What are the risks of non-compliance with the NPPS?
The NPPS is guidance rather than law. As such, a claim under the Public Contracts Regulations 2015 could not be brought against a local authority for a failure to comply with the NPPS. It is also possible however to bring judicial review claims in the context of public procurement, so this would seem at least a possibility where an authority had failed to adequately consider the NPPS. Indeed, the recent Good Law Project litigation would appear to widen the field of potential challengers in the context of procurement JR claims. However, such claims against local authorities remain infrequent. The vast majority of procurement legal challenges to Councils originate under the Regulations, from bidders who are unhappy they haven’t won a contract. As such, I think that the risks of non-compliance are more likely to lie in terms of any central review body setup under the Green Paper reforms. Given the apparent centralised focus as set out above, a local authority may end up in the government’s “bad books” for not toeing the party line. It remains to be seen though the exact remit, role and powers that such a review body will have.
What steps might a local authority take in respect of the NPPS?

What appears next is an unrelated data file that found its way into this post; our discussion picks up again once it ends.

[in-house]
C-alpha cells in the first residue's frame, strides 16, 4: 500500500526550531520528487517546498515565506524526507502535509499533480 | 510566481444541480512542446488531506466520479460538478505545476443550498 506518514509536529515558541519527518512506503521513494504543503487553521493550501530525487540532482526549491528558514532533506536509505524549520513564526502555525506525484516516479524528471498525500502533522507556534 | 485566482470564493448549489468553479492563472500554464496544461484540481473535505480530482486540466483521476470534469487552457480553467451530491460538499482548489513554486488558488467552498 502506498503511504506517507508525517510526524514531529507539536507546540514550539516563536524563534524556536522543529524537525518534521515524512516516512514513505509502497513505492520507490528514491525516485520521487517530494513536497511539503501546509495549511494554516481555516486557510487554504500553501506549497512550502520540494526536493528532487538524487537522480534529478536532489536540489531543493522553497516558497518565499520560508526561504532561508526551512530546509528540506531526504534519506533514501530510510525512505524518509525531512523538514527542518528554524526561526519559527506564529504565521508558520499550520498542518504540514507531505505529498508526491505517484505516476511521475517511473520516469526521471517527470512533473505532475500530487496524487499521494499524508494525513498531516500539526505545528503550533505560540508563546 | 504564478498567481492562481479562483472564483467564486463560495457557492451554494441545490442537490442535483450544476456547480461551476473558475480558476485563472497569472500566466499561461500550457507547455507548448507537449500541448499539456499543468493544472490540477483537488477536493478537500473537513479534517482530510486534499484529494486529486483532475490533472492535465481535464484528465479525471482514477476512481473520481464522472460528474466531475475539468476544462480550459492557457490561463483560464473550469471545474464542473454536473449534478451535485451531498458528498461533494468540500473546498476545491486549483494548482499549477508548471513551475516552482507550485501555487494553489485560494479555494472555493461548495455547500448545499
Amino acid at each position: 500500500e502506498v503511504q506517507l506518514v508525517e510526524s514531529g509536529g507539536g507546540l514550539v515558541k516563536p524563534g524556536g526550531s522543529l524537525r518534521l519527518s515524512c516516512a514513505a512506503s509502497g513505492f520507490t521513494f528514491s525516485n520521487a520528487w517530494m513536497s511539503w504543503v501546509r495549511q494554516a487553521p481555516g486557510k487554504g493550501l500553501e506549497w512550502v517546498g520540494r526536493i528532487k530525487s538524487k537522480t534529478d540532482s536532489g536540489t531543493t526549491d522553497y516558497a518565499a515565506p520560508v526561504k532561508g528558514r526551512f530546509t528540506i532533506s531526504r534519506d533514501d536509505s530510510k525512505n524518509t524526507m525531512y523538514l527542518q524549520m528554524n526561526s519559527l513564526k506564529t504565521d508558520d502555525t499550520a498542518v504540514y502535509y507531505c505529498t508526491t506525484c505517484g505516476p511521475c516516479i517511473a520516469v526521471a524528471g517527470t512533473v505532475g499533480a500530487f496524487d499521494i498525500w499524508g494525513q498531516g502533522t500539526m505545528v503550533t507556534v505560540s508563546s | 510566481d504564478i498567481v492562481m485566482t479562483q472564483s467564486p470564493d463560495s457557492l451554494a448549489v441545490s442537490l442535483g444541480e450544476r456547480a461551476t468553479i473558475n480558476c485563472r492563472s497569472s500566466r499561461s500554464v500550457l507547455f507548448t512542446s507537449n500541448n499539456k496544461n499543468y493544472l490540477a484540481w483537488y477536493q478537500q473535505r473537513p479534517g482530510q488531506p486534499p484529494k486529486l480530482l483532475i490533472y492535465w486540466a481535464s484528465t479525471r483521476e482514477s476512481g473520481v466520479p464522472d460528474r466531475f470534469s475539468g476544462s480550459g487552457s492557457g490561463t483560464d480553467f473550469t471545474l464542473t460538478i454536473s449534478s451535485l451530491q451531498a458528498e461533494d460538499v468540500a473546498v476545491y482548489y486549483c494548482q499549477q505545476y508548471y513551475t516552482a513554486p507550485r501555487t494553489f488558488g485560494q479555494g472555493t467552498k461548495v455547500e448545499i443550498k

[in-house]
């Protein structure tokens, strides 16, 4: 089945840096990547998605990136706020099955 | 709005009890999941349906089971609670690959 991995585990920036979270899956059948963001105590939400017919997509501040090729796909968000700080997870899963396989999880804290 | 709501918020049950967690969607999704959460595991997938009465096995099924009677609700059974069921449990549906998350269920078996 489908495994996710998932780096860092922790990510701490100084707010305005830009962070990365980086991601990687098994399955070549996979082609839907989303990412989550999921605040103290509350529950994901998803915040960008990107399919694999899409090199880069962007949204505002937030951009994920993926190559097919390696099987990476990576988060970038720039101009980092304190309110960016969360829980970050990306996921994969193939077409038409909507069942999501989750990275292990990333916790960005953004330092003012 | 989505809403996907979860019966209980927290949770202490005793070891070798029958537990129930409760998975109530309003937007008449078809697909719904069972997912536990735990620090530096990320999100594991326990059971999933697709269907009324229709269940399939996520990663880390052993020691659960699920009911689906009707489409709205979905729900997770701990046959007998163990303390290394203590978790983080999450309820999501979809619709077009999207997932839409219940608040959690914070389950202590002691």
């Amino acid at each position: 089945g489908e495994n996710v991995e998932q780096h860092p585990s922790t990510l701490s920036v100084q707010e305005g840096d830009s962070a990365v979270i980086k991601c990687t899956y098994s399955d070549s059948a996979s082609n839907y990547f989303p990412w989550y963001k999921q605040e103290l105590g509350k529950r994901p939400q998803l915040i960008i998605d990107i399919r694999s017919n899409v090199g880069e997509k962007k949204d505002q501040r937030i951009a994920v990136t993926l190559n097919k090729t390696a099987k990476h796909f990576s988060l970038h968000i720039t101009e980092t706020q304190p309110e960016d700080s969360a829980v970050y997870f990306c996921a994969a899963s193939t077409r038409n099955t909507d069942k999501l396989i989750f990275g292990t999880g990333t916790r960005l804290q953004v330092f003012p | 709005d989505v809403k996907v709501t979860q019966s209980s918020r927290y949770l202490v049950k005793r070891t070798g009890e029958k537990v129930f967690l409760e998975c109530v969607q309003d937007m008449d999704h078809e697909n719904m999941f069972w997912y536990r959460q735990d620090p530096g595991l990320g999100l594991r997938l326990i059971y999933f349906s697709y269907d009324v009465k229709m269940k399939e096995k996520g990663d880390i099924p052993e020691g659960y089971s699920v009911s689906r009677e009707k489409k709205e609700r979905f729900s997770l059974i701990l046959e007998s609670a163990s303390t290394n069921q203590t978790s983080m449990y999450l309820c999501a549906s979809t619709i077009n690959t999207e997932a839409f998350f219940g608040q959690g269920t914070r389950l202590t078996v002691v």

It would be prudent to ensure that the NPPS is now being considered in decisions being made during procurement processes. On a case by case basis, that might include the content of specifications, evaluation criteria and contract terms. All of these considerations against the NPPS should be suitably documented - record keeping in public procurement is vitally important and can help safeguard against challenges and complaints.
Aside from ongoing projects, it is also worth considering how the NPPS might impact upon any underlying policies and procedures, and decision making documentation at your Council. Some of those may need tweaked or updated. If your authority has its own particular local priorities, then those could be listed alongside the national priorities for consideration. Such a list may act as useful aide memoire for decision makers and help to ensure consistent, robust processes.
In terms of capacity, the NPPS is perhaps a useful accompaniment to any internal requests for greater funding for procurement teams. Ongoing news headlines display the increased focus on public procurement, and it is undoubtedly going to be a busy few years with forthcoming reforms. The NPPS was accompanied by a PPN which states that “authorities need to prepare now to ensure they have the right procurement capability and capacity so they can benefit from these reforms”. Procurement practitioners are going to be in high demand in the coming years (both at officer and legal level). As such, Councils would be well advised to start recruitment processes sooner rather than later (where budgets permit!).
On that note, the government could most suitably demonstrate its commitment in this area by actions to back up these words. In particular, increased financial support and training for contracting authorities. If it fails to do so, there is a very real risk that many of the laudable aims of the NPPS will never be fully realised.